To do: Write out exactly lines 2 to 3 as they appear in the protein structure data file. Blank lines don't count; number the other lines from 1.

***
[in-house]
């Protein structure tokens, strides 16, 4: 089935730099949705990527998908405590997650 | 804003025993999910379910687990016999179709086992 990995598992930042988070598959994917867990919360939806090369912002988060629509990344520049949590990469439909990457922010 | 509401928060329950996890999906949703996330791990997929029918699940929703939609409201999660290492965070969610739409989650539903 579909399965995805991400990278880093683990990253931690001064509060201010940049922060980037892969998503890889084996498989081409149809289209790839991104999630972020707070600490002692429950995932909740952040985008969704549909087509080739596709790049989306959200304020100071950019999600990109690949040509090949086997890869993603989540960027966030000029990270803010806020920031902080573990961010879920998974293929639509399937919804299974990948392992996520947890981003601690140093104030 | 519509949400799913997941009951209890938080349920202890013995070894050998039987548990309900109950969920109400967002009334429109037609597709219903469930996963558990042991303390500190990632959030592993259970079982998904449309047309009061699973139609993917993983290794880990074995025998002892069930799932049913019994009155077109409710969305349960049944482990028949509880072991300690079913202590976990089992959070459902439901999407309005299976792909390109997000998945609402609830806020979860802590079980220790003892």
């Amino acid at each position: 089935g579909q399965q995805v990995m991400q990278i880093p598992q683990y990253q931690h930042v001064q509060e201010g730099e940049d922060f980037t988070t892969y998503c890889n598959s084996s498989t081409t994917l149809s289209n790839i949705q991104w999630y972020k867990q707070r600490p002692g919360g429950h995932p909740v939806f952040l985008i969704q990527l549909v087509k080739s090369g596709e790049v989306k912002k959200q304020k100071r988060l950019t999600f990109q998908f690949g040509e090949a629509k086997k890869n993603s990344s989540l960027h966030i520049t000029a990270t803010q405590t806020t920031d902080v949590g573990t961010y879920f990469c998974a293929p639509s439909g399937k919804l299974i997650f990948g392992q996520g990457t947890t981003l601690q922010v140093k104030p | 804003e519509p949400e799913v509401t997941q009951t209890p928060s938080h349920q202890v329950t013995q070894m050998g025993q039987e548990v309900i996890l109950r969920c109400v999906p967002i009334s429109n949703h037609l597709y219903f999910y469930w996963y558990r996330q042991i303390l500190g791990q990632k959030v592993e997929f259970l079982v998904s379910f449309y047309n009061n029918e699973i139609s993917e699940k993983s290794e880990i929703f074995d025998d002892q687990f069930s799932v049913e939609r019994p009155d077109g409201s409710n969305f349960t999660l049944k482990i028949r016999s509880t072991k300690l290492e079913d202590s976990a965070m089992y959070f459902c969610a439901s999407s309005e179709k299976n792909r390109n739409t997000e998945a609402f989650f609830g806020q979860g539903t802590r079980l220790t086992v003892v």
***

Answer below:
């Protein structure tokens, strides 16, 4: 089935730099949705990527998908405590997650 | 804003025993999910379910687990016999179709086992 990995598992930042988070598959994917867990919360939806090369912002988060629509990344520049949590990469439909990457922010 | 509401928060329950996890999906949703996330791990997929029918699940929703939609409201999660290492965070969610739409989650539903 579909399965995805991400990278880093683990990253931690001064509060201010940049922060980037892969998503890889084996498989081409149809289209790839991104999630972020707070600490002692429950995932909740952040985008969704549909087509080739596709790049989306959200304020100071950019999600990109690949040509090949086997890869993603989540960027966030000029990270803010806020920031902080573990961010879920998974293929639509399937919804299974990948392992996520947890981003601690140093104030 | 519509949400799913997941009951209890938080349920202890013995070894050998039987548990309900109950969920109400967002009334429109037609597709219903469930996963558990042991303390500190990632959030592993259970079982998904449309047309009061699973139609993917993983290794880990074995025998002892069930799932049913019994009155077109409710969305349960049944482990028949509880072991300690079913202590976990089992959070459902439901999407309005299976792909390109997000998945609402609830806020979860802590079980220790003892």
């Amino acid at each position: 089935g579909q399965q995805v990995m991400q990278i880093p598992q683990y990253q931690h930042v001064q509060e201010g730099e940049d922060f980037t988070t892969y998503c890889n598959s084996s498989t081409t994917l149809s289209n790839i949705q991104w999630y972020k867990q707070r600490p002692g919360g429950h995932p909740v939806f952040l985008i969704q990527l549909v087509k080739s090369g596709e790049v989306k912002k959200q304020k100071r988060l950019t999600f990109q998908f690949g040509e090949a629509k086997k890869n993603s990344s989540l960027h966030i520049t000029a990270t803010q405590t806020t920031d902080v949590g573990t961010y879920f990469c998974a293929p639509s439909g399937k919804l299974i997650f990948g392992q996520g990457t947890t981003l601690q922010v140093k104030p | 804003e519509p949400e799913v509401t997941q009951t209890p928060s938080h349920q202890v329950t013995q070894m050998g025993q039987e548990v309900i996890l109950r969920c109400v999906p967002i009334s429109n949703h037609l597709y219903f999910y469930w996963y558990r996330q042991i303390l500190g791990q990632k959030v592993e997929f259970l079982v998904s379910f449309y047309n009061n029918e699973i139609s993917e699940k993983s290794e880990i929703f074995d025998d002892q687990f069930s799932v049913e939609r019994p009155d077109g409201s409710n969305f349960t999660l049944k482990i028949r016999s509880t072991k300690l290492e079913d202590s976990a965070m089992y959070f459902c969610a439901s999407s309005e179709k299976n792909r390109n739409t997000e998945a609402f989650f609830g806020q979860g539903t802590r079980l220790t086992v003892v």